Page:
Socialization is the next area-discussed beginning with the ways children learns to interact with others in a wide range of settings. Home- schooled children are exposed to adults who model the right way to behave and are there to answer their questions on the spot. In a public school environment the author feels that children will learn the same things in an adverse environment that might carry over to other areas and at home. There are some or many children that find it difficult dealing with bullies, hard to handle students and would benefit from a safer and more nurturing environment but you can only protect kids so much and then when going to work as an adult or even in college they will encounter different types of people and have to learn how to handle difficult situations.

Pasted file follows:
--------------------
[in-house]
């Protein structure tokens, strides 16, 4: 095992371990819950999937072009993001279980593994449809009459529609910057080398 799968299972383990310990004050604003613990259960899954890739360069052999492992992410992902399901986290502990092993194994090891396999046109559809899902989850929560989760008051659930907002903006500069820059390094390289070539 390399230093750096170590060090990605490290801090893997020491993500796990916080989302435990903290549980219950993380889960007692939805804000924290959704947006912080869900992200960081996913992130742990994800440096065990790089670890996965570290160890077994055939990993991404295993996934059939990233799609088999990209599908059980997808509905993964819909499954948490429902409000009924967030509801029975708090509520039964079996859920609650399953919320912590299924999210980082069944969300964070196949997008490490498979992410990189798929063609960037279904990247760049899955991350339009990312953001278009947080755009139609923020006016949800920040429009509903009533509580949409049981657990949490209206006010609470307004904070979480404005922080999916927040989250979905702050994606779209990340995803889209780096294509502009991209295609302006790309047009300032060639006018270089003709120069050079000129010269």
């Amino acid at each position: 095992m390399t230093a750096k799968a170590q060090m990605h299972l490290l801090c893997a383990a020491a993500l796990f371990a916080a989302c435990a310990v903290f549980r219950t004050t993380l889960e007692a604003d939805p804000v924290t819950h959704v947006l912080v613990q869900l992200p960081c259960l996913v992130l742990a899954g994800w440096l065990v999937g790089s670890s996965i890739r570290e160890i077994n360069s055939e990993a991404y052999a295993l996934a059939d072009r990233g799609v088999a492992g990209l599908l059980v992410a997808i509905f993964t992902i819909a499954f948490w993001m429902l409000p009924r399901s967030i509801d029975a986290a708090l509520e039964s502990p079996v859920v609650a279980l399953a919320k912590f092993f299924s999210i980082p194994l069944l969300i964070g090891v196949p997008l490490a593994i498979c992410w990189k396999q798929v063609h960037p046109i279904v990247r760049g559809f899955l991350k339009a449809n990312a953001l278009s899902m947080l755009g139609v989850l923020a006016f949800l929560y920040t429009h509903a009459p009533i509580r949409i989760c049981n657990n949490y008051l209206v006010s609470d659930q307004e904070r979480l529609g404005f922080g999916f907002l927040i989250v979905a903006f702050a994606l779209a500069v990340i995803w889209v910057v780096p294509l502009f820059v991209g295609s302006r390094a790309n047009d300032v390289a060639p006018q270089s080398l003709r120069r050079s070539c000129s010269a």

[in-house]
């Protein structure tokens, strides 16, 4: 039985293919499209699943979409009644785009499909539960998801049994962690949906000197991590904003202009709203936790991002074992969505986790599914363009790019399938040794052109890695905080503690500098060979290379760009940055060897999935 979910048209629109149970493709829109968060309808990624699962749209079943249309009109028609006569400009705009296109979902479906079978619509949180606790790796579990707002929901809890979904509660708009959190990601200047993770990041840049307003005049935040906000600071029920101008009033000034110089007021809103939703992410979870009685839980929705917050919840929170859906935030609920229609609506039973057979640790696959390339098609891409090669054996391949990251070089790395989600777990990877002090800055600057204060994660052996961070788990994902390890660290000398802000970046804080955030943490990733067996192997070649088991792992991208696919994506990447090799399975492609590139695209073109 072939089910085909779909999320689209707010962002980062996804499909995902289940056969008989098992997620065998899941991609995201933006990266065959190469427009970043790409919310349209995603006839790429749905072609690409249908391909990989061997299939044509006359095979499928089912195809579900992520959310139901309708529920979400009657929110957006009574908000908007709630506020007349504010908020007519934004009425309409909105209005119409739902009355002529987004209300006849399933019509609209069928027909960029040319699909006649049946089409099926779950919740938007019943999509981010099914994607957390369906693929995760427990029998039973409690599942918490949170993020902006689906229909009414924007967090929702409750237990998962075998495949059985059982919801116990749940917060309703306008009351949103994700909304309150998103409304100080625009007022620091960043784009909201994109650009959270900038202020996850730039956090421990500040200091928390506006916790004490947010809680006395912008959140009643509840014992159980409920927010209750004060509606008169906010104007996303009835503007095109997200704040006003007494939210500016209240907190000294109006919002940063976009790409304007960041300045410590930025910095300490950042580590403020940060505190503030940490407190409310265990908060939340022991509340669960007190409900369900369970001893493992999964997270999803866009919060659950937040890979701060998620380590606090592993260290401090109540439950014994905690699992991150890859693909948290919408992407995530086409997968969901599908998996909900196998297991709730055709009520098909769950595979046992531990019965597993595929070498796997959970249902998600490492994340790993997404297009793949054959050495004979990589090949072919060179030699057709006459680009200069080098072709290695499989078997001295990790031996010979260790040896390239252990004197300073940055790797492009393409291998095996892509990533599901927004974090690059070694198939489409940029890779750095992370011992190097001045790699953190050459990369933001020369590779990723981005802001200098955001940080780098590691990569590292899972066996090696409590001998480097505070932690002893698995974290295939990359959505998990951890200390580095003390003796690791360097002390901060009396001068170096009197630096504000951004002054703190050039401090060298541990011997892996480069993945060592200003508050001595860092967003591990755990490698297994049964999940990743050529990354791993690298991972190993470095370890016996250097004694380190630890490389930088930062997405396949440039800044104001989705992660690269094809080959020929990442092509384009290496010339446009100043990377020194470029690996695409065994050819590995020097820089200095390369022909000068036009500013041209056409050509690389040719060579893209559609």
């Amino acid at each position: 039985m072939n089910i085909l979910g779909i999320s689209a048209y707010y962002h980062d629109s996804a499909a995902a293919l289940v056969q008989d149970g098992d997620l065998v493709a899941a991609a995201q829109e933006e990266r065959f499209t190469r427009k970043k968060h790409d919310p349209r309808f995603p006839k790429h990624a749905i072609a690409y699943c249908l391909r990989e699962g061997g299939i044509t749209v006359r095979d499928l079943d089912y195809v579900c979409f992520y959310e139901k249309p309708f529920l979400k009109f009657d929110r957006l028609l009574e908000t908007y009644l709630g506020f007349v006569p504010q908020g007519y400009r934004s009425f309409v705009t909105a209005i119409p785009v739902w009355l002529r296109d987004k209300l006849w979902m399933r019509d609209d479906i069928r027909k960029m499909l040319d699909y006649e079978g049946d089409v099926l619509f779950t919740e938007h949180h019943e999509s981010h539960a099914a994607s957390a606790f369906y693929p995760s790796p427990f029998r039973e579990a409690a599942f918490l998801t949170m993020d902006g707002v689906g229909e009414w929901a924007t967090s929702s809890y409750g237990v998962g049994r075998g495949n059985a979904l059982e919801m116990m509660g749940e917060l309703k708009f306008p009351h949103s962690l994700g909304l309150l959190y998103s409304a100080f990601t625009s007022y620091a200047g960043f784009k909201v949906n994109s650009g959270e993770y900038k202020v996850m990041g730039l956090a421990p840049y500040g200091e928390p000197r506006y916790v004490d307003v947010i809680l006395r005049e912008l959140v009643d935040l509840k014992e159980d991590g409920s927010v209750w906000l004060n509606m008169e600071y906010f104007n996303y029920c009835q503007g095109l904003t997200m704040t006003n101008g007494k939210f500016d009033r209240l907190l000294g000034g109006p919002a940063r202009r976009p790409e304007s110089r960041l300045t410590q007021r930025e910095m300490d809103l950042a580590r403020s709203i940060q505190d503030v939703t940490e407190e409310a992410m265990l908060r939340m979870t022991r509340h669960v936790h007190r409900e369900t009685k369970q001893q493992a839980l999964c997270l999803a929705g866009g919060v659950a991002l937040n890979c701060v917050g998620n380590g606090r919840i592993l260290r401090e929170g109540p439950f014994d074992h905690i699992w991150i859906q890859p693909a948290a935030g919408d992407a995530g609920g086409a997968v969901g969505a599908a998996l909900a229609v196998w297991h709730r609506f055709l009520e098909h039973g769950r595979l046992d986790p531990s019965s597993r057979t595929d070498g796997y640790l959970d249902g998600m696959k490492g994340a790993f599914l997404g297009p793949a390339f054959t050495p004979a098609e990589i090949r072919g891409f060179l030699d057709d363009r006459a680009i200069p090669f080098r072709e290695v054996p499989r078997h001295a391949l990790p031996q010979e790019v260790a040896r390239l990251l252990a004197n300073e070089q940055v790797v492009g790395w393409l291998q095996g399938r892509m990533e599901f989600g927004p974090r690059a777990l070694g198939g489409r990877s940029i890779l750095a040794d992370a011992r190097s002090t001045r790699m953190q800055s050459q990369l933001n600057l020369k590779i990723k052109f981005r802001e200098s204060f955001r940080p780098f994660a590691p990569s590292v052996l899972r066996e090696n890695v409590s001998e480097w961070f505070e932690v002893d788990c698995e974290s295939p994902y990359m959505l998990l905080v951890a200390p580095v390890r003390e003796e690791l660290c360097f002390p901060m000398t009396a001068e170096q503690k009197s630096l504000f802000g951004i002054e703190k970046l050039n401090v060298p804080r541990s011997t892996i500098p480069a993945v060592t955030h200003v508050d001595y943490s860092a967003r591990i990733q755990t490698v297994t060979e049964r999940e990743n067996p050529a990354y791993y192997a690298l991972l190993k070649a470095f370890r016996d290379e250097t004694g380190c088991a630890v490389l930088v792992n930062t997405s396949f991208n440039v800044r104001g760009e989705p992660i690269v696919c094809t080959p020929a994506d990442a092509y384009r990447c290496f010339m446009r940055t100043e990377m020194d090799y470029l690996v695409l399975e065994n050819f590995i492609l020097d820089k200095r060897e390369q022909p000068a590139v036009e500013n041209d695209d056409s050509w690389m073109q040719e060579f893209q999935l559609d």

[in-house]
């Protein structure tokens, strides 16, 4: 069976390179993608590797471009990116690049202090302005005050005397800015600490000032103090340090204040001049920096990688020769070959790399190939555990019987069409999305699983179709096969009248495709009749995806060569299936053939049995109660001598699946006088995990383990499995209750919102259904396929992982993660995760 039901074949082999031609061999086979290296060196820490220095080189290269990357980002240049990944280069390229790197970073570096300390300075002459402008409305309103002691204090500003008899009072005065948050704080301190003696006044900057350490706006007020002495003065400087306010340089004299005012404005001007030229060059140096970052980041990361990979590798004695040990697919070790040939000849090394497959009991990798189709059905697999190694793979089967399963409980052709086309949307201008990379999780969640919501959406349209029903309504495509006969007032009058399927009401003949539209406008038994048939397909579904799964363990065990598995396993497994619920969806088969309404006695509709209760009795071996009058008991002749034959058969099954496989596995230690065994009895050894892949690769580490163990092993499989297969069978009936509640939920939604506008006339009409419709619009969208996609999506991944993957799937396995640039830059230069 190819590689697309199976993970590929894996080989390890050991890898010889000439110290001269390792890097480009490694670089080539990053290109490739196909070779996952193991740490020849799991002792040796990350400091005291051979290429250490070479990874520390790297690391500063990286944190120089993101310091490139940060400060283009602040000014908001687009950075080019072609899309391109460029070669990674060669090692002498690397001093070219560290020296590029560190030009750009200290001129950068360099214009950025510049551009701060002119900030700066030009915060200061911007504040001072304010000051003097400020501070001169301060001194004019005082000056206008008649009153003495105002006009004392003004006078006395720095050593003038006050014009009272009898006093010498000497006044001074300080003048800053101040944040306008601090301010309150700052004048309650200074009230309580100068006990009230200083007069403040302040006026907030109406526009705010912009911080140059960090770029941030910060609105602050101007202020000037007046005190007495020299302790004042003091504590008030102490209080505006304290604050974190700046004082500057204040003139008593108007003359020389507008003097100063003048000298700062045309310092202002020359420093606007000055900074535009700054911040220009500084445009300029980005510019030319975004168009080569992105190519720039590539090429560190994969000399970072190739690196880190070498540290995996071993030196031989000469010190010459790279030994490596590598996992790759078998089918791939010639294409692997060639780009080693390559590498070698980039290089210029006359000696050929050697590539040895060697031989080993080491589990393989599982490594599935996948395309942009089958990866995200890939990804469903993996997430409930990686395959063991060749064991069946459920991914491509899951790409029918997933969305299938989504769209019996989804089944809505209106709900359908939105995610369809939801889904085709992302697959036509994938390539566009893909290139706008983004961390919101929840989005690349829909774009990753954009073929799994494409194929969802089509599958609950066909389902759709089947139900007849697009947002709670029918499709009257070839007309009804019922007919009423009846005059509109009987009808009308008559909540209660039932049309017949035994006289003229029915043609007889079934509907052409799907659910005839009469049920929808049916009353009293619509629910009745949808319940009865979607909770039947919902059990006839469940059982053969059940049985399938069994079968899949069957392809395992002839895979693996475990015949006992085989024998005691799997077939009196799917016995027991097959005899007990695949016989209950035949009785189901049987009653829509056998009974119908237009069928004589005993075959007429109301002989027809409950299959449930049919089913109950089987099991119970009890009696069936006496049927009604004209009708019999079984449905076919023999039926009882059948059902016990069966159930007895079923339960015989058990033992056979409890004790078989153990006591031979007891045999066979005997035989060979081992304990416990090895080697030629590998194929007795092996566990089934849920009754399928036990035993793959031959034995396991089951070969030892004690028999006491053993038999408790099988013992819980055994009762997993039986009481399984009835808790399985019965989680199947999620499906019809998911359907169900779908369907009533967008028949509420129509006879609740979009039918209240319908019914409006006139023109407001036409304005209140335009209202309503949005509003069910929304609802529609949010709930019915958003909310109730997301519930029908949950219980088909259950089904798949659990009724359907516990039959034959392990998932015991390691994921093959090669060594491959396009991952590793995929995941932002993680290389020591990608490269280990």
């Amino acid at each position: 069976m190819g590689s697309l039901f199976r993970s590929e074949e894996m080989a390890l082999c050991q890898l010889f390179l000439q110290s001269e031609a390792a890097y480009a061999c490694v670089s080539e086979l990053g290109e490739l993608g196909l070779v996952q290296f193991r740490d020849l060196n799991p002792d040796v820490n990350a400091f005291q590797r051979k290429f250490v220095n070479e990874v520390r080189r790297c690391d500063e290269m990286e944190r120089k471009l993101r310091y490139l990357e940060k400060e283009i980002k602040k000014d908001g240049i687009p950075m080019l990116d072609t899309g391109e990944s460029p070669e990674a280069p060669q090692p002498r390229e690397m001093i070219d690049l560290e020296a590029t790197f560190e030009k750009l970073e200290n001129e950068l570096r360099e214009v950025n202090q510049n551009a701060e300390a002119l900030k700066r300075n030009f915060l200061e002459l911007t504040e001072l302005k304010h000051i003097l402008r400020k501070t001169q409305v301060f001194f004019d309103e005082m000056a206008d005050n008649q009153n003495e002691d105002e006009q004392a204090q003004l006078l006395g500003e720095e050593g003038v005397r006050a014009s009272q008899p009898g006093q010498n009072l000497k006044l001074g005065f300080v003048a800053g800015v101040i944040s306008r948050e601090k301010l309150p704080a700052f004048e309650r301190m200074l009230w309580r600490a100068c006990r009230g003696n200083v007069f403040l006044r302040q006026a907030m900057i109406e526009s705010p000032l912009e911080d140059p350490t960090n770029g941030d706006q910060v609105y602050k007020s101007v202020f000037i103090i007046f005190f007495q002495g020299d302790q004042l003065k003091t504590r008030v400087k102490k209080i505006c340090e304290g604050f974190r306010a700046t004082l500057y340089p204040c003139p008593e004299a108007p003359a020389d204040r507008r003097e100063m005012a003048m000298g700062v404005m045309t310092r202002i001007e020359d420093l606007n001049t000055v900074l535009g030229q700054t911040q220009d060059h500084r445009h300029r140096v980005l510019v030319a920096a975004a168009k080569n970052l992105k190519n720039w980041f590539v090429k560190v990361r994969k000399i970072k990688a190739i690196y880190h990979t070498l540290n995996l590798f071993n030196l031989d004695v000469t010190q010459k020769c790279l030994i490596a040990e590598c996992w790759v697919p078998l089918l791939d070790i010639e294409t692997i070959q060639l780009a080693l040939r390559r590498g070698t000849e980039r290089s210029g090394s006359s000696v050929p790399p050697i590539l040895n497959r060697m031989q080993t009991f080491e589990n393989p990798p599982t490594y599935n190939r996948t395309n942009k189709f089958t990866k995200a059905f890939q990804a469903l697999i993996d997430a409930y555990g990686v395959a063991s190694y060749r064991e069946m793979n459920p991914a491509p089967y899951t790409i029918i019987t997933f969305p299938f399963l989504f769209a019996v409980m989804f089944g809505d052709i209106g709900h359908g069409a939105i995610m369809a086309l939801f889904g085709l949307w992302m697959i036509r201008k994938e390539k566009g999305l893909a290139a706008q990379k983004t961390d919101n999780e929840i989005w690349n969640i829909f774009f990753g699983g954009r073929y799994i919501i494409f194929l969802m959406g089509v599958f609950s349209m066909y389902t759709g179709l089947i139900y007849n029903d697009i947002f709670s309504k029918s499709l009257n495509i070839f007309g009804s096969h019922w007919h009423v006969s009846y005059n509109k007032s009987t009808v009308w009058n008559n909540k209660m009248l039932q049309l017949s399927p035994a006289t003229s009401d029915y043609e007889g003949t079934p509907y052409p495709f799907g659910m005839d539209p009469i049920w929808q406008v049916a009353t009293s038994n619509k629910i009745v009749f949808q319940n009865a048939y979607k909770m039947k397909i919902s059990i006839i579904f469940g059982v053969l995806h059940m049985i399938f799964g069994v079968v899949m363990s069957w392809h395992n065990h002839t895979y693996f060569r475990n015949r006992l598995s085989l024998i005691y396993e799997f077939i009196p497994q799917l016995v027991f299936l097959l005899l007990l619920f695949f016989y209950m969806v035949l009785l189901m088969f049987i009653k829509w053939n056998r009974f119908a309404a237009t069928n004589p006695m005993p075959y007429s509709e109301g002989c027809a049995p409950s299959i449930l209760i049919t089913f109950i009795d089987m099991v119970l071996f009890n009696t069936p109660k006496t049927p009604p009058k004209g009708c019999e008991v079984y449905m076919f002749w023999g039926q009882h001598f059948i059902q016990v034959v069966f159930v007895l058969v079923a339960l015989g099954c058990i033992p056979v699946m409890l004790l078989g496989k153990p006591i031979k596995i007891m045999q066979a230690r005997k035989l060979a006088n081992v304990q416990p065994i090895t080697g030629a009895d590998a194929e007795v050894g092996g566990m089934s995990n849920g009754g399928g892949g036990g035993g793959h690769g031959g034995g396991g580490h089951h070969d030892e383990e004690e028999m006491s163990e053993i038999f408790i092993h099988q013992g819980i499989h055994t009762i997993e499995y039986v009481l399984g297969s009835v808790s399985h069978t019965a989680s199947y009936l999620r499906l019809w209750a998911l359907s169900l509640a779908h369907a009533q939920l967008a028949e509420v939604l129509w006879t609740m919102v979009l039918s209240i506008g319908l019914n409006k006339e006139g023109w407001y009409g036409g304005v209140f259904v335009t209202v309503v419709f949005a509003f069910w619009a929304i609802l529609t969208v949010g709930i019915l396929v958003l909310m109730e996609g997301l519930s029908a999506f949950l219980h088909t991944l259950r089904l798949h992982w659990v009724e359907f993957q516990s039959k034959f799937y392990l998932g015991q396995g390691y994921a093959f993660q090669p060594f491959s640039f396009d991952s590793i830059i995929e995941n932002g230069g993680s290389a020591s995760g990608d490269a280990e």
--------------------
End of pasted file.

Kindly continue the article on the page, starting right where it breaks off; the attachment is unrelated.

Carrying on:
Academics are the next area presented. Explaining the rationale behind when children should be taught, when it is tool early and why schools do not provide the right programs and discipline as well as the successes of alternative schools plus the positives of learning at home. Describing her own experiences in the public schools and how son’s successes ads credibility to what she is saying. She also includes the research of many child developers and testimonials of parents and teachers that have been a part of a home school program. Living where she does have its advantages making it easier to do a wider ranger of activities not only indoors but outdoors too. Children that are traditionally and home-schooled participated in the program that she set up giving everyone a chance to judge it for themselves. Hearing her son Thumper discuss his experiences and telling about how he felt going to public school for the first time at age 13 is interesting and telling. You hear parents relate their success in their own words. Not all of the children were home school throughout their entire educational experience. The final section in Chapter One includes 64 reasons why we home-school.